Was it annoying? ****, yes. But the fighting on the show always is. And this season, the producers ratcheted up that conflict, forcing the contestants into two opposing teams, each headed by a different judge (think the format of The Voice). The women’s alliance crossed team lines—infuriating the men and the judges occasionally, and surprising the Ink Master’s showrunner Andrea Richter. Whenever one of the women had a chance to stick it to someone on the other team by forcing them to give hard tattoos, she stuck it to a man.
These women leaned into their gender. Hard. Every episode, they huddled and repeated some variation of “as long as one of us wins,” and then they’d do whatever they could to bring down the weakest man. Week after week, the men fell. And when a woman was on the ropes, the women from both teams came together and did everything they could to save her—to the increasing fury of the show’s men. Gender became the topic of every conversation. But while the men complained about the women teaming up against them, they never really formed an alliance of their own. Instead, they looked out for themselves. For the women, though, the show wasn’t about the individuals; it was about all of them helping to get at least one of them—any of them—to the top.
Why Didn’t This Work For Clinton?
Which brings us to the woman who wanted to be president. While Clinton’s government experience outmatched that of most male candidates, women became hesitant to cite her gender as a reason to vote for her—because critics had accused her of “playing the gender card.” “When women start to support other women, the backlash erases everything else about that woman,” says Arreola. “It becomes about supporting women for women’s sake—as opposed to supporting women because they are smart and capable.”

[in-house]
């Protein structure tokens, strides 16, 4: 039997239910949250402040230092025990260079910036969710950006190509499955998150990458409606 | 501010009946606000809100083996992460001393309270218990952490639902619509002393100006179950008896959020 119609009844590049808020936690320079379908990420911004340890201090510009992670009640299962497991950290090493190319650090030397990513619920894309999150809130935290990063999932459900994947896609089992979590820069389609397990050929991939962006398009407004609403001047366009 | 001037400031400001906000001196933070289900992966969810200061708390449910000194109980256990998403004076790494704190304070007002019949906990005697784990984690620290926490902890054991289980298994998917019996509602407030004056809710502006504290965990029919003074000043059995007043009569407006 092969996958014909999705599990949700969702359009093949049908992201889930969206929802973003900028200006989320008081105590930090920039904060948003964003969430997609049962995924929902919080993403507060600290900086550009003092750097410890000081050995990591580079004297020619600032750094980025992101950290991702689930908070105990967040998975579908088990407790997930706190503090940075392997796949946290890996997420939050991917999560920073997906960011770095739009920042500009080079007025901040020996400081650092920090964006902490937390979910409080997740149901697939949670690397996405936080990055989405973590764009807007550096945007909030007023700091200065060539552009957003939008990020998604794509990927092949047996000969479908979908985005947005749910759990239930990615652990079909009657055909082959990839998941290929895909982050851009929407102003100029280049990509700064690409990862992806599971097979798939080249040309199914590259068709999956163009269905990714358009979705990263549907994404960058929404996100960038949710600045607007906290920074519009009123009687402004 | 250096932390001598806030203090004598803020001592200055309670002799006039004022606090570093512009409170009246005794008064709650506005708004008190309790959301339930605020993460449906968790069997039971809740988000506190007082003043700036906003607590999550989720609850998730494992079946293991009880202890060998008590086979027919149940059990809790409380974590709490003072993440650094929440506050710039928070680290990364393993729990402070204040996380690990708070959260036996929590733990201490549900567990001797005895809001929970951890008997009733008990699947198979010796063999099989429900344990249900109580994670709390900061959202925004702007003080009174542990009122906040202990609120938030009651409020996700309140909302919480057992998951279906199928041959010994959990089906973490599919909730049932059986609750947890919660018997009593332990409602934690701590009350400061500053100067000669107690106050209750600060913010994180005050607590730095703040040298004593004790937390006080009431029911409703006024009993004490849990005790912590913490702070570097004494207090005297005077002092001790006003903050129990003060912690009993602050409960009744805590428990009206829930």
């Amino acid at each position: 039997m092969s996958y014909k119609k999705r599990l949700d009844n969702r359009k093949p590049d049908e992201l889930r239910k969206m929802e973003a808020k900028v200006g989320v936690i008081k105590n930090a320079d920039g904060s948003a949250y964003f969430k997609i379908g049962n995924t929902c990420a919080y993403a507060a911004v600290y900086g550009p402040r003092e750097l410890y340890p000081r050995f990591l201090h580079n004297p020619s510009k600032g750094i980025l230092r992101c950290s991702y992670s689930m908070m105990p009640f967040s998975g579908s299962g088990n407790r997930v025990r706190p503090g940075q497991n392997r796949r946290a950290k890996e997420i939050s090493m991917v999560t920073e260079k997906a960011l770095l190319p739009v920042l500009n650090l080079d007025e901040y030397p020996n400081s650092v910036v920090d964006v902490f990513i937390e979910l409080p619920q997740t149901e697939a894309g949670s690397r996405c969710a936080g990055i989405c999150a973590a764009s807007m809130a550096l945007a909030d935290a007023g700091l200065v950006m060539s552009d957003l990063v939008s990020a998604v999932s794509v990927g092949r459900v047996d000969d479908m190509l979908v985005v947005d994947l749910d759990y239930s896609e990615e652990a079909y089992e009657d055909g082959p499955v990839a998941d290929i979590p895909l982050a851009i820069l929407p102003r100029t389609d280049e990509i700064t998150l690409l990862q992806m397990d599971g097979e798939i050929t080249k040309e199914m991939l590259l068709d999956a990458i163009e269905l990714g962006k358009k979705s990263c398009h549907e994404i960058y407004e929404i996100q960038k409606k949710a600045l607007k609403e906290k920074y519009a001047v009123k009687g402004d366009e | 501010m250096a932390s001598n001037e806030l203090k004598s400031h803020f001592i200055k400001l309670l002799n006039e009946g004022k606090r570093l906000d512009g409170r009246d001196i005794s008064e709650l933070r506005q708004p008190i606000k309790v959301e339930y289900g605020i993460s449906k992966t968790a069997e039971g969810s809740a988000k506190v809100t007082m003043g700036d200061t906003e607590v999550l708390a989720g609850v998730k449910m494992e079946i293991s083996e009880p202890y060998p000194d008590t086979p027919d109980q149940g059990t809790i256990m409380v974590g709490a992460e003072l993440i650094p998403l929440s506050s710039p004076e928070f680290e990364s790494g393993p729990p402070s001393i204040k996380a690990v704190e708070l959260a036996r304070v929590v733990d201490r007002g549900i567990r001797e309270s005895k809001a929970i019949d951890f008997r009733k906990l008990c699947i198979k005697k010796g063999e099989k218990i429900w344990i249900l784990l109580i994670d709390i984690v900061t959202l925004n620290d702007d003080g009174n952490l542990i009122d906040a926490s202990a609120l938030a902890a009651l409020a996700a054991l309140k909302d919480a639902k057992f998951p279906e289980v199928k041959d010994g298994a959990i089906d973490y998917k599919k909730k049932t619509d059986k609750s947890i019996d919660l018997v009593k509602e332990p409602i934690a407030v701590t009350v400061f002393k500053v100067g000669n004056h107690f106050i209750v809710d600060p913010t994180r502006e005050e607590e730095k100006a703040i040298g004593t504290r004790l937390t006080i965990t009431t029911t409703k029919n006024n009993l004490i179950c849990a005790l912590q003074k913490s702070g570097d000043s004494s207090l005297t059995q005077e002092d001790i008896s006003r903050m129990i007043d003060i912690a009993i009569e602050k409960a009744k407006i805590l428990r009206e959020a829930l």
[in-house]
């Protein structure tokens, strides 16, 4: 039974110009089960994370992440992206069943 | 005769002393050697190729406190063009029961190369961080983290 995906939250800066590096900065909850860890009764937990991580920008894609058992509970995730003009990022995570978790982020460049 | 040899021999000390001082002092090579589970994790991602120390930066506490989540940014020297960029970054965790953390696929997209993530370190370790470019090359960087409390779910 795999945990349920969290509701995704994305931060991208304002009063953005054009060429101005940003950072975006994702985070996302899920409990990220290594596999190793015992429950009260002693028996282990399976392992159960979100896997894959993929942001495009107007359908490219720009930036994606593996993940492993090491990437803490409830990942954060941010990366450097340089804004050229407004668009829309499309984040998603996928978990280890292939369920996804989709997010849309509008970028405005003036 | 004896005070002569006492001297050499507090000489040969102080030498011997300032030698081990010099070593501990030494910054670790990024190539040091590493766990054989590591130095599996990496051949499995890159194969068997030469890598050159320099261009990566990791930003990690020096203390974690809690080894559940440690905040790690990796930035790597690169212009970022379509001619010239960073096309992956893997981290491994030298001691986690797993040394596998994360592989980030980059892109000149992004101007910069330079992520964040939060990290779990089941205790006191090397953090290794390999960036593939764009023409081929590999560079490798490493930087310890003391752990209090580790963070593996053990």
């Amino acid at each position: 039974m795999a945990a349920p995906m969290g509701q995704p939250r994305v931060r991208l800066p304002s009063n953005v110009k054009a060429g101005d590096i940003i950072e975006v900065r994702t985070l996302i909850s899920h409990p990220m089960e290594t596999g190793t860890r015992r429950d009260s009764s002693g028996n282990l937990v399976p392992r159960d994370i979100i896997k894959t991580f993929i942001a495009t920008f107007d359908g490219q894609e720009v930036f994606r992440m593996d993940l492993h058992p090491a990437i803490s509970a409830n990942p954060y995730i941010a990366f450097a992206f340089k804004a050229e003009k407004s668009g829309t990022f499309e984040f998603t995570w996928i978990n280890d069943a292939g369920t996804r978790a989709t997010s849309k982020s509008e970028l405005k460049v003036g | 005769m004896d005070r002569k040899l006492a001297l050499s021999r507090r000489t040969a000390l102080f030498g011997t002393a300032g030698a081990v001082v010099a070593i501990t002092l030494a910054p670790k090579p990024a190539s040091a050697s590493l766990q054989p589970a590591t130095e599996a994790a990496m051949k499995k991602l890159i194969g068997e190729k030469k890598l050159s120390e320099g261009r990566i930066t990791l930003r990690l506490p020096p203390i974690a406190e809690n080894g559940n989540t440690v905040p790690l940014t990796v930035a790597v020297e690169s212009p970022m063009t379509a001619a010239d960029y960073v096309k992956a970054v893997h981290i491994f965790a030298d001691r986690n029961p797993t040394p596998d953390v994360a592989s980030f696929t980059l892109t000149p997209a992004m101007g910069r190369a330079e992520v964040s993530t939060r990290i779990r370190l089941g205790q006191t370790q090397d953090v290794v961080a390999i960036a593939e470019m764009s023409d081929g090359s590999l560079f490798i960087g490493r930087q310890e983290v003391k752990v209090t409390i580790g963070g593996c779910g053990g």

Would a more overt play to women have helped Clinton’s campaign? “Based on my experience teaching girls, that would not have worked for her,” says Anea Brogue, an author and educator who works with children to escape gender stereotypes. “I’m sure that Clinton was very conscious of not running just on her gender because that would have shut people down.”
The girls alliance on Ink Master didn’t care about that backlash. Their conspiracy was laid bare for all to see. Though the two women who made it into the finale were clearly two of the very best on the show, they repeatedly said they would have been happy if any woman made it. Just to show that women could do it. And it worked.
One major difference between a reality TV show and a general election for president of America, of course, is who gets to have the final say. On Ink Master, it didn’t matter how annoyed the audience was by the gender alliance playing out every week on the show; it was the panel of judges who had the final say. Not so with a presidential election. There, it was the viewers—the public—who pulled the lever on Election Day. Clinton and her supporters could ill afford to annoy the women (and men) of America the way Doty and Malarkey could.
But as the women in President Obama’s White House made clear, to make it in a man’s world, women need to work together. The women of Ink Master understood that and owned up to it. They fought in heels, with perfect makeup that matched their face tattoos—and tonight, one of them just might win.